Mick Jenkins compilation is easily delightful as sin. As a first time reviewer and full time critic, I found myself pleasantly surprised by Trees and Truths. Honestly, I’m not sure what I expected – I’ve only ever bore witness to a small handful of Mick’s Art & Soul performances. Surprisingly (blessedly) I found this EP in much of the same vein, giving the bare sketch his poems, his voice, his ‘swag’ provided more color and depth. Trees and Truths presents me a full portrait of an artist, mid stride, as he puts his best foot forward.
Jenkins is offering you, the audience, a taste of this forbidden fruit: a morsel of knowledge perhaps? Or a shot of something enlightening – the nature of this forbidden fruit is not exactly known, but it is tempting all the same. There’s a definite lyrical delectability here, demonstrated most by tracks like ‘Free Nation Rebel Soldier’ and ‘Lack’. That’s my opinion anyway. And that’s to say nothing of Jenkins’ delivery. Again, I am struck by the poetry evident here. Which is pretty awesome considering that poetry is almost nonexistent in most of the mainstream hip-hop you come across these days. Jenkins’ poetic presence is clear here, but there is still an evident distinction between the delivery of his stand-alone poetry and that of the rhymes in his music.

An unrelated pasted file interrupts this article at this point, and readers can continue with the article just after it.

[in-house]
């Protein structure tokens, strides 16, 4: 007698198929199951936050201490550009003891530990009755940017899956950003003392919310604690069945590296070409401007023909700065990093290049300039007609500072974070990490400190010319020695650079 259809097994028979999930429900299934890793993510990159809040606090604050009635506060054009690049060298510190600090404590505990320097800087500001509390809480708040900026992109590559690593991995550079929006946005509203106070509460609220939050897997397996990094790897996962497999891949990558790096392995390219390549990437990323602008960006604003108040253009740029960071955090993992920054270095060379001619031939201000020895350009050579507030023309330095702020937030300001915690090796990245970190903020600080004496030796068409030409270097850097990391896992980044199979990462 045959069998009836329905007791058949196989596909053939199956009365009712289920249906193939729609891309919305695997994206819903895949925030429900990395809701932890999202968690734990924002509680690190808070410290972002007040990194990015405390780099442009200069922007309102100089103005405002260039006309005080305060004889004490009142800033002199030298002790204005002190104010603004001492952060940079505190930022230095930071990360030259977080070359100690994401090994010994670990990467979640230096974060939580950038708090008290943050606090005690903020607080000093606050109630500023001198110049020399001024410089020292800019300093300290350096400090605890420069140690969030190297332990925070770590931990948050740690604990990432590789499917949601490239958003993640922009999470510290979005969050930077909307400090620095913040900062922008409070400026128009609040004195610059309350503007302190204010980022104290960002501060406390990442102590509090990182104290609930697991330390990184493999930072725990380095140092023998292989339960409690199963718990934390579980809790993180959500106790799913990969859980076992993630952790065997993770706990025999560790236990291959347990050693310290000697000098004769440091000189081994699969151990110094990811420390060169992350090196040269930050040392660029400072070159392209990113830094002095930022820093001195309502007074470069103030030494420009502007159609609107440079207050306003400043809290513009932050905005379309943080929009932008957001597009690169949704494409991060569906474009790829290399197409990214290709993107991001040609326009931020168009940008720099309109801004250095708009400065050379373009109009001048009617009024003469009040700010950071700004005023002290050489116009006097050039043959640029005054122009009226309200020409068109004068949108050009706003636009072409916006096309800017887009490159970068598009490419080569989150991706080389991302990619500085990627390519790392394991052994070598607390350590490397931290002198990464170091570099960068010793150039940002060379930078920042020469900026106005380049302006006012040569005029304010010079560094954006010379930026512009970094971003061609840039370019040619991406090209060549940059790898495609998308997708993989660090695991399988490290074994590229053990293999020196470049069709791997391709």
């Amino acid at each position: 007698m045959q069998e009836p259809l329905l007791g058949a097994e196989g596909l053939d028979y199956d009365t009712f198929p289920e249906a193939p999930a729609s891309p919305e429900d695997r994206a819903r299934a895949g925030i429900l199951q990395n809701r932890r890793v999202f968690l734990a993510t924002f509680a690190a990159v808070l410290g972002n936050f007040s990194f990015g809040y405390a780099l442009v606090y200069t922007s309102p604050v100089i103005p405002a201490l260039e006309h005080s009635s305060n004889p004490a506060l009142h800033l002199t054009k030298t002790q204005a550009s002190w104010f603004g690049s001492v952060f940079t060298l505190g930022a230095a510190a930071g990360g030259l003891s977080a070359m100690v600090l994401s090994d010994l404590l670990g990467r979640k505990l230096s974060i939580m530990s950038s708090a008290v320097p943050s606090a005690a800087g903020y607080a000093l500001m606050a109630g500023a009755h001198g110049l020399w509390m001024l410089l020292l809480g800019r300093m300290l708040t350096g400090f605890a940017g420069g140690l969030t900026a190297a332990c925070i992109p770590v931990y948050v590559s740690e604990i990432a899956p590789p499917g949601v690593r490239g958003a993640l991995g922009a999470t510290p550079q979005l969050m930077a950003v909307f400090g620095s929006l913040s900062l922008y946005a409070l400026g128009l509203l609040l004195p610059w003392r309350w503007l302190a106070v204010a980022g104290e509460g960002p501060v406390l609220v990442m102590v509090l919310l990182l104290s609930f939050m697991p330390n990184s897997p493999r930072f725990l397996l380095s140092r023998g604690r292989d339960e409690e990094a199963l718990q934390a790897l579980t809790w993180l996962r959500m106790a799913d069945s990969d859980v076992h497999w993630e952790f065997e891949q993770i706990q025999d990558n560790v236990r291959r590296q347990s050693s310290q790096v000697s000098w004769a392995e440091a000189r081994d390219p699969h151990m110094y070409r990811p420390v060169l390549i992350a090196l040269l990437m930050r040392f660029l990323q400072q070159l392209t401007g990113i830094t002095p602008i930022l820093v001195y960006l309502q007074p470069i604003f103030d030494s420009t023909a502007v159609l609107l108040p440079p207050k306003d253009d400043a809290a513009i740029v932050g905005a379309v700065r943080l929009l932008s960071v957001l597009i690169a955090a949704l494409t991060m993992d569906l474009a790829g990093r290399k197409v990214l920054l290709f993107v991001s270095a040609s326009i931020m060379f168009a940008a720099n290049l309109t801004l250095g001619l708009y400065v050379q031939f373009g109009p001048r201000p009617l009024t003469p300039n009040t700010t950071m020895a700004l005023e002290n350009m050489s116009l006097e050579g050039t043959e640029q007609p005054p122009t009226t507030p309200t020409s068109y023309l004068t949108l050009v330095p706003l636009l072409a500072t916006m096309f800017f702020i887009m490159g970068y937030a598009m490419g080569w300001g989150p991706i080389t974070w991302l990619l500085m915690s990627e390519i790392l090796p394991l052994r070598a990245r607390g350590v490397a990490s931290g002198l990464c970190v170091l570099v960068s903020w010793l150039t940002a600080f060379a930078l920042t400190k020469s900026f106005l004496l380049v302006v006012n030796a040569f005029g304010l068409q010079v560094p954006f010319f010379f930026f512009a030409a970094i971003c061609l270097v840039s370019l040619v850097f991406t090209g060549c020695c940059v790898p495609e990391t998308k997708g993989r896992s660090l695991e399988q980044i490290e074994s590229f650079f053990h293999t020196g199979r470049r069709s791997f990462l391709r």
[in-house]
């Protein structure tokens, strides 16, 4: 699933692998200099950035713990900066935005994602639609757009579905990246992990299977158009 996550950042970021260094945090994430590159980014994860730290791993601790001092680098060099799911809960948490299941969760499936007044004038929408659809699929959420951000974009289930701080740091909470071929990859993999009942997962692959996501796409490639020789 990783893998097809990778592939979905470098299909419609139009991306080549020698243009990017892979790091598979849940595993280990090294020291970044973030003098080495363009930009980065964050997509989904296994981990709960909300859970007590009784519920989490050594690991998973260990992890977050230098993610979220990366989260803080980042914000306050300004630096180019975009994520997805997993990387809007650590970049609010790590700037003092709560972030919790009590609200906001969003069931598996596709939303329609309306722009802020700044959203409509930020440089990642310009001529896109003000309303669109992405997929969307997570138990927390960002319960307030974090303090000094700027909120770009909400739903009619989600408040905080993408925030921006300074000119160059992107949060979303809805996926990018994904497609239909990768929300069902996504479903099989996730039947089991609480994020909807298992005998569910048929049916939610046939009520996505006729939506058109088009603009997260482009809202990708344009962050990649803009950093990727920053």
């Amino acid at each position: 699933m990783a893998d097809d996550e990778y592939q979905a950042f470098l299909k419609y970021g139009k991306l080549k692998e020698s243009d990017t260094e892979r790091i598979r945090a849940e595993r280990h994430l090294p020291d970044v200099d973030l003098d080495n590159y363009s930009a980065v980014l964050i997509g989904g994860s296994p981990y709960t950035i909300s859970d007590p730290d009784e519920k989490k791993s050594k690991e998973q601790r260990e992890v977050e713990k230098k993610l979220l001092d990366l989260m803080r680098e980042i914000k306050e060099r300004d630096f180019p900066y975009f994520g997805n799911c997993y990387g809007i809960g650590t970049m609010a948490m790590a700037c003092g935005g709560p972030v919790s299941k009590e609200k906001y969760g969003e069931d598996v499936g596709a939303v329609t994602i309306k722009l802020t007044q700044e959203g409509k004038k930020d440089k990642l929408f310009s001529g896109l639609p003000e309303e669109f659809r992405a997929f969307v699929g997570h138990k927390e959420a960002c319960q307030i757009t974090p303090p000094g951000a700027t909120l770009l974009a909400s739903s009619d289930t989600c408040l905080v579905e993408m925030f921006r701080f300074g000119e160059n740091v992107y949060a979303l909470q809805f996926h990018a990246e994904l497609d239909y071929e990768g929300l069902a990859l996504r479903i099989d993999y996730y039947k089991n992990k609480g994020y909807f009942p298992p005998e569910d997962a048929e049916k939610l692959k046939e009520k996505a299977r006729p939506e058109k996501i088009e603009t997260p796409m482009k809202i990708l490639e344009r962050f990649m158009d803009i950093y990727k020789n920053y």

Perhaps if you’re more a production Nazi, numbers like ‘Noah and the Reign’ will tickle your fancy. There is a…comfortably dystopian overtone to the music here, reminiscent of the blues. The depth here isn’t overwhelming: it doesn’t drown the listener. On the contrary, something about the album’s tone is buoyant and intelligent. This contributes to the overall swell production value of the album, as well as its shuffle-factor. Being that Jenkins is obviously not afraid to share the good vibes with his contemporaries, the variety is another factor that makes Trees and Truths a solid, rotatable listen.
Overall, this album is a reminder of why one’s musical tastes begin making the descent into the underground: in pursuit of value, for a taste of something novel and honest. Given the apparent ease with which Jenkins’ pulls this distinction off, you’d think this nigga already arrived. I guess that’s what they call style.
Bohemian Green, A.